by William J. Stewart
The Scriptures talk about the Holy Spirit dwelling in the child of God (Romans 8:9, 11; etc.). The apostle John identifies that as part of the confidence we can have in the Lord (1 John 3:24). However, what if we commit sin? What if we have done wrong, but not yet repented? Is the Spirit of God jumping in and out of the believer in step with each occasion of sin and subsequent repentance?
The apostle speaks of the pure and righteous walk of the child of God (1 John 2:6, 29; 3:3, 7, 10). He warns, “no one who abides in Him keeps on sinning” (1 John 3:6, ESV). In 1 John 2:1, he wrote, “these things I write to you, so that you may not sin.” The aim is to not sin. However, in the same verse, he continues, “if anyone sins, we have an Advocate with the Father, Jesus Christ the righteous.” John is not encouraging, minimizing or justifying sin, but if we succumb to temptation, he assures us there is forgiveness in Christ. If we have sinned, we do not cease to be a Christian, but there’s a problem needing a solution. Sin separates us from God. To restore a right relationship with God, we must repent (1 John 1:9).
In Galatians 3, Paul acknowledged that they had received the Spirit (v 2). However, he grilled these brethren about their turning to the Law of Moses. He asked, “Having begun in the Spirit, are you now being made perfect in the flesh?” (v 3) In Galatians 5:4, he would tell them, “You have become estranged from Christ, you who attempt to be justified by law; you have fallen from grace.” He doesn’t tell them they no longer have the Spirit, but rather implores them to “wait for the hope of righteousness by faith” through the Spirit (5:5). He calls upon them to live in the Spirit, walk in the Spirit and be led by the Spirit (5:16, 18, 25).
In James 4, we find brethren who are being led by their passions and thus doing things they ought not, even to the point of being described as “adulterers and adulteresses” (James 4:4). They are told by the writer, “…do you think the Scripture says in vain, ‘The Spirit who dwells in us yearns jealously’?” (v 5) The indication is that despite the fact they were off track, the Spirit was still present, jealously yearning for them to do what was right.
Jude 1:19 describes some as “…sensual persons, who cause divisions, not having the Spirit.” Why is it said that these did not have the Spirit, while others do not have such said of them? In the context, it is clear that they had committed themselves to being a disturbance among God’s people, and were intent on doing evil (Jude 1:4, 8, 10, 12-13, 16, 18). These were guilty of what the apostle John called “sin leading to death” (1 John 5:16). They willfully set themselves against God (Hebrews 10:26). The same text in 1 John speaks of those “who commit sin not leading to death.” So, what distinguishes a sin leading to death from a sin not leading to death? It is the willingness of the offender to repent. We know from Jude 1:19, those who are guilty of sin leading to death do not have the Spirit. What of those who are guilty of a sin not leading to death?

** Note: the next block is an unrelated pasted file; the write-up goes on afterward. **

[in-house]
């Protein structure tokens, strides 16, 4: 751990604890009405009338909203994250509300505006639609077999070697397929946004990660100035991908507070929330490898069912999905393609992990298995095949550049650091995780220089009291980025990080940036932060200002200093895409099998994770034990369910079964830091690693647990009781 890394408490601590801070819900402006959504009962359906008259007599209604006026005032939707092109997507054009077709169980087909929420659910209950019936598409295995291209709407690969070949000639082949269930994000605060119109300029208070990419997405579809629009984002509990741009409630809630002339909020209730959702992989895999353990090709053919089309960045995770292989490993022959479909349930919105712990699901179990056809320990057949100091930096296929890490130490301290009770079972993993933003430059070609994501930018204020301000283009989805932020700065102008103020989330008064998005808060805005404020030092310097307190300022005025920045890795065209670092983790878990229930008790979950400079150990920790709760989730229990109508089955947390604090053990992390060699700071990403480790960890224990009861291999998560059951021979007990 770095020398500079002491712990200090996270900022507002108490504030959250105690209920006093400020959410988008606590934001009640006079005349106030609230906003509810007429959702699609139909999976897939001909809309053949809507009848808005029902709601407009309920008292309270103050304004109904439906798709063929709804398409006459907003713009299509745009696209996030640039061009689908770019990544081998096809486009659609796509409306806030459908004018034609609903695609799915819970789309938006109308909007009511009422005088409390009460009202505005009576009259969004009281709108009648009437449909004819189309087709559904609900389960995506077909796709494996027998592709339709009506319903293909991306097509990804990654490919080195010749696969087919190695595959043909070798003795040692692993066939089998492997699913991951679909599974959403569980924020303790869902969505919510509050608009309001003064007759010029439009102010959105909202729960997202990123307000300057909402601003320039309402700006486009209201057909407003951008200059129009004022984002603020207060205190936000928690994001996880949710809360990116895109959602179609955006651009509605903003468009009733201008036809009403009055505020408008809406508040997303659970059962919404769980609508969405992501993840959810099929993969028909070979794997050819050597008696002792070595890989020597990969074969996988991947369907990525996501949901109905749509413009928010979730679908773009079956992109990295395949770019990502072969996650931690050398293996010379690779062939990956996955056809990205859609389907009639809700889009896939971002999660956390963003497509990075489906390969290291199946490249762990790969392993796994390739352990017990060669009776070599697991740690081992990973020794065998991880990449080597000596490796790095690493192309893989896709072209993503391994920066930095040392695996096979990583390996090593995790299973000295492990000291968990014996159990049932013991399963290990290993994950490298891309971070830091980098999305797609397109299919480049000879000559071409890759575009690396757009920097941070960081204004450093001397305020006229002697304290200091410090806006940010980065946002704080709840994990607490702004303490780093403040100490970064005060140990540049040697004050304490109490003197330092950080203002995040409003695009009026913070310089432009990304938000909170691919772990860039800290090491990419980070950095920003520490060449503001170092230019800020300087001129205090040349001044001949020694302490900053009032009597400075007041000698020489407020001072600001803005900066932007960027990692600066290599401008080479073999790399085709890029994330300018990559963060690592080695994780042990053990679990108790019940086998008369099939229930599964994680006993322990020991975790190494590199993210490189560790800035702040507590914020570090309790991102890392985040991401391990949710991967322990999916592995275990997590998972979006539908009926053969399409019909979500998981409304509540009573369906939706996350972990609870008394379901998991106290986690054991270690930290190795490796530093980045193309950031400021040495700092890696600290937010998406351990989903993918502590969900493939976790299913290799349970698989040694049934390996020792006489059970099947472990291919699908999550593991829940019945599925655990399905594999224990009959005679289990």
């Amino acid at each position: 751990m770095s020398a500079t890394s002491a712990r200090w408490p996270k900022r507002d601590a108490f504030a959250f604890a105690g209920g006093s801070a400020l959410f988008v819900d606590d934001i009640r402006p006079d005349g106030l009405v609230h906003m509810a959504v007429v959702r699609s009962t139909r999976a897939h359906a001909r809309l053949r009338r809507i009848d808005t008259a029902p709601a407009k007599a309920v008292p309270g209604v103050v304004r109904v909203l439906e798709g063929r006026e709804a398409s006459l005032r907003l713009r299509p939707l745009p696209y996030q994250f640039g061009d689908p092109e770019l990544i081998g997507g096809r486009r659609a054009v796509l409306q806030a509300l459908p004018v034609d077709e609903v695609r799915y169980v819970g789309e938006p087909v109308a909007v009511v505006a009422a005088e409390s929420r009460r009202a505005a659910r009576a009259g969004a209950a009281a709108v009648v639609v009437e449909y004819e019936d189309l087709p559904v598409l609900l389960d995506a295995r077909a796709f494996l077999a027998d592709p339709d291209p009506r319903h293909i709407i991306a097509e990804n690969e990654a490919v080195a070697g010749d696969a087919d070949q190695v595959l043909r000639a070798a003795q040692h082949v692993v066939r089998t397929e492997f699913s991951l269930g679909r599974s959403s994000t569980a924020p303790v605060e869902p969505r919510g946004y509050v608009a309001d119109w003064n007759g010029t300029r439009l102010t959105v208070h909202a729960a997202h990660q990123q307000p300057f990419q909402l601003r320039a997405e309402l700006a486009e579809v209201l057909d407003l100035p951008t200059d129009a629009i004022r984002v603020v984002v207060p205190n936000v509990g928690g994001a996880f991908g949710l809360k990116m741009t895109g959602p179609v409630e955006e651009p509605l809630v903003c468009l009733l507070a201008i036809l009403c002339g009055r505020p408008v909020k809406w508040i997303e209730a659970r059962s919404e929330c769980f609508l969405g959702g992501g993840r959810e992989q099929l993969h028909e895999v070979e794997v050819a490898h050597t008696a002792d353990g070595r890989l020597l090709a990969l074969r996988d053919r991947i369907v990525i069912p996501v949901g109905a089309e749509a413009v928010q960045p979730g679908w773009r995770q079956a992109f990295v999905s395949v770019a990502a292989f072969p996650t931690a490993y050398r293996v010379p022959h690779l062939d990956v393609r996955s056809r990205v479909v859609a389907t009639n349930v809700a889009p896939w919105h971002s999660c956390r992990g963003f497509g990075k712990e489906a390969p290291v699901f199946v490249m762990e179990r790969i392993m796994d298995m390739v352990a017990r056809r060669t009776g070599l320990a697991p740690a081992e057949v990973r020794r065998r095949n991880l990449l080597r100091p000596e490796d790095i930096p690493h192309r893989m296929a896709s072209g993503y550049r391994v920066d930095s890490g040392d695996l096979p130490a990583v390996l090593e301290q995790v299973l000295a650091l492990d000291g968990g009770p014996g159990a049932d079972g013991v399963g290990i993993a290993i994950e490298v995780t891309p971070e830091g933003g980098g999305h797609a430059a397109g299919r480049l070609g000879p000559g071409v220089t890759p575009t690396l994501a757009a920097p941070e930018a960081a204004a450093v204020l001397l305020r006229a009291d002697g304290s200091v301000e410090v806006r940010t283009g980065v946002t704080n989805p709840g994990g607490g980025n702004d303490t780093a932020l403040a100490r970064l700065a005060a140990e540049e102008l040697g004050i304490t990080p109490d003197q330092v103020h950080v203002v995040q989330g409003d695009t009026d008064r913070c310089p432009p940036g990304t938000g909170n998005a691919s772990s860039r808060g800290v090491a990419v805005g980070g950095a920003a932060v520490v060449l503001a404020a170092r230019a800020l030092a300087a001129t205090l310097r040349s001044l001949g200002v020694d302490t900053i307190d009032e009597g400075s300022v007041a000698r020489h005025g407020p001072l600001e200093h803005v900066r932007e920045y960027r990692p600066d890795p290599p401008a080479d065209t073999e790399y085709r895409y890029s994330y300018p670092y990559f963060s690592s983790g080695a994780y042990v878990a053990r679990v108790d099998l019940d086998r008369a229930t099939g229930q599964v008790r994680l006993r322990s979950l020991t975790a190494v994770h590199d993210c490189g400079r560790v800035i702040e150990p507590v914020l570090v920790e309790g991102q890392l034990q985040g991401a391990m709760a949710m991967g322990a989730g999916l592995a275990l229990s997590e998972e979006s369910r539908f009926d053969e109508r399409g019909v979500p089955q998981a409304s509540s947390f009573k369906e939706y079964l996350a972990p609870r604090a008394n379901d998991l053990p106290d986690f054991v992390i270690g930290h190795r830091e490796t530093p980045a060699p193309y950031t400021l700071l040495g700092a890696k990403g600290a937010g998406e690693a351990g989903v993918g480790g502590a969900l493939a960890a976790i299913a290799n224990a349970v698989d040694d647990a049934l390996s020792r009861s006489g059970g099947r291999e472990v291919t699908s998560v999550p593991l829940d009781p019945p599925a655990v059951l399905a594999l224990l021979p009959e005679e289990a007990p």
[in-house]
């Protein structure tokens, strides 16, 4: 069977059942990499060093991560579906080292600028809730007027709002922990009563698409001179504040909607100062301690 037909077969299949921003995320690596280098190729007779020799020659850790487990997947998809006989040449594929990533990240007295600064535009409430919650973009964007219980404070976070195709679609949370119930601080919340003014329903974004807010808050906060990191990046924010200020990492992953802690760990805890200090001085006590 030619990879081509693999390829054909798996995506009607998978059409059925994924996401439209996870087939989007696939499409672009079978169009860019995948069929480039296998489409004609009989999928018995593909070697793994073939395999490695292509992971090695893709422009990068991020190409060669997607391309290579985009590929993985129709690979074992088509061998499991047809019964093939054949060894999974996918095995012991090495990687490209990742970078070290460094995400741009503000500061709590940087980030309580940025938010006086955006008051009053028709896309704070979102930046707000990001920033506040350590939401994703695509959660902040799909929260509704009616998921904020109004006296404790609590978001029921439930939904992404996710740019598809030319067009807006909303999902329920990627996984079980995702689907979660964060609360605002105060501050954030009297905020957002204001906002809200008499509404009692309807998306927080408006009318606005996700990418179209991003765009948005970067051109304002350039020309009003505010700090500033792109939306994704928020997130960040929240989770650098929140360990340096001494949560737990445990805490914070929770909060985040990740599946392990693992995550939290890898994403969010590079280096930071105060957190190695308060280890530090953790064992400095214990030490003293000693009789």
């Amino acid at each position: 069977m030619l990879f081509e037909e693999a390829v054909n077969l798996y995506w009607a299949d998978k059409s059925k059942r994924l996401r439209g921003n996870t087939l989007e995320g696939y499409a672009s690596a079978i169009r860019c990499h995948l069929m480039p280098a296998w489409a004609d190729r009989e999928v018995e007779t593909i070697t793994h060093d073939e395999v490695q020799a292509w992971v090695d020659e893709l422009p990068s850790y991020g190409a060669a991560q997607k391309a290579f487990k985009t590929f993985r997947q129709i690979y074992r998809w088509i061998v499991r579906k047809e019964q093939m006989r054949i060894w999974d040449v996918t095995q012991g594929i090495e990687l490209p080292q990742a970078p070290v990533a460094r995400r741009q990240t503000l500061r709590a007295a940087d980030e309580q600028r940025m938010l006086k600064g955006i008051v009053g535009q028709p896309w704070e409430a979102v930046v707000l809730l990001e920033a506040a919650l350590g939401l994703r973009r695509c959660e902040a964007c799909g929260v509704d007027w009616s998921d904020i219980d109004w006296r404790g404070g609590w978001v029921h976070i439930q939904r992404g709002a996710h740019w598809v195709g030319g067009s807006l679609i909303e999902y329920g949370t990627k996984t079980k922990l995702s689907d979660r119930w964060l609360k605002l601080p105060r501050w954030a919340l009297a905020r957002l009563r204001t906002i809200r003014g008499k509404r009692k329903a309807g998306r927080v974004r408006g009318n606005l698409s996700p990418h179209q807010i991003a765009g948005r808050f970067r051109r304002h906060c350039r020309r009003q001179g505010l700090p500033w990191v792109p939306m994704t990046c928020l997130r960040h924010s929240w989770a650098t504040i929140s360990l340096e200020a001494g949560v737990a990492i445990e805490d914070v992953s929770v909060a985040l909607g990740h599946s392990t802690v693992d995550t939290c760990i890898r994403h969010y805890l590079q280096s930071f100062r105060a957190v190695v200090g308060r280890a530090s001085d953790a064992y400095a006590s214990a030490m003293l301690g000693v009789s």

Consider David as an example. In Psalm 51:11, he wrote, “Do not cast me away from Your presence, and do not take Your Holy Spirit from me.” He had lazily stayed home when he should have gone to war. As a result, he saw a woman he should not have laid eyes on, lusted after her, committed adultery with her, and eventually, to cover up a pregnancy, he murdered her husband by the arrows of their enemy. After being confronted by Nathan, David wrote this Psalm of repentance. He didn’t say, bring me back into Your presence, or give Your Spirit to me again. If David had not repented of his sins, we’d have a different story, but he acknowledged the evil he had done and turned from it. It was not his pattern; it was out of character for him. Was God upset and disappointed? Absolutely. If David wouldn’t repent, would he have died in sin? Absolutely. But these were sins not leading to death (he willingly repented), and sin whereby the Spirit had not been taken from him.
One last thing to consider, the Spirit is referred to as our guarantee and seal (2 Corinthians 1:22; 5:5; Ephesians 1:14; 4:30). What kind of guarantee or seal is the Spirit if every time I sin, the guarantee is revoked and the seal is wiped off? Do I need to acknowledge my sin and repent? Absolutely. If I do not, I will die in my sin. If I do not, I am guilty of a sin leading to death. Until I realize and repent of my sin, I may be resisting the Spirit (Acts 7:51), and I am grieving the Spirit (Ephesians 4:30), and quenching the Spirit’s influence in my life (1 Thessalonians 5:19). But does the Spirit jump in and out of my life with each and every sin? I find no evidence of that in Scripture.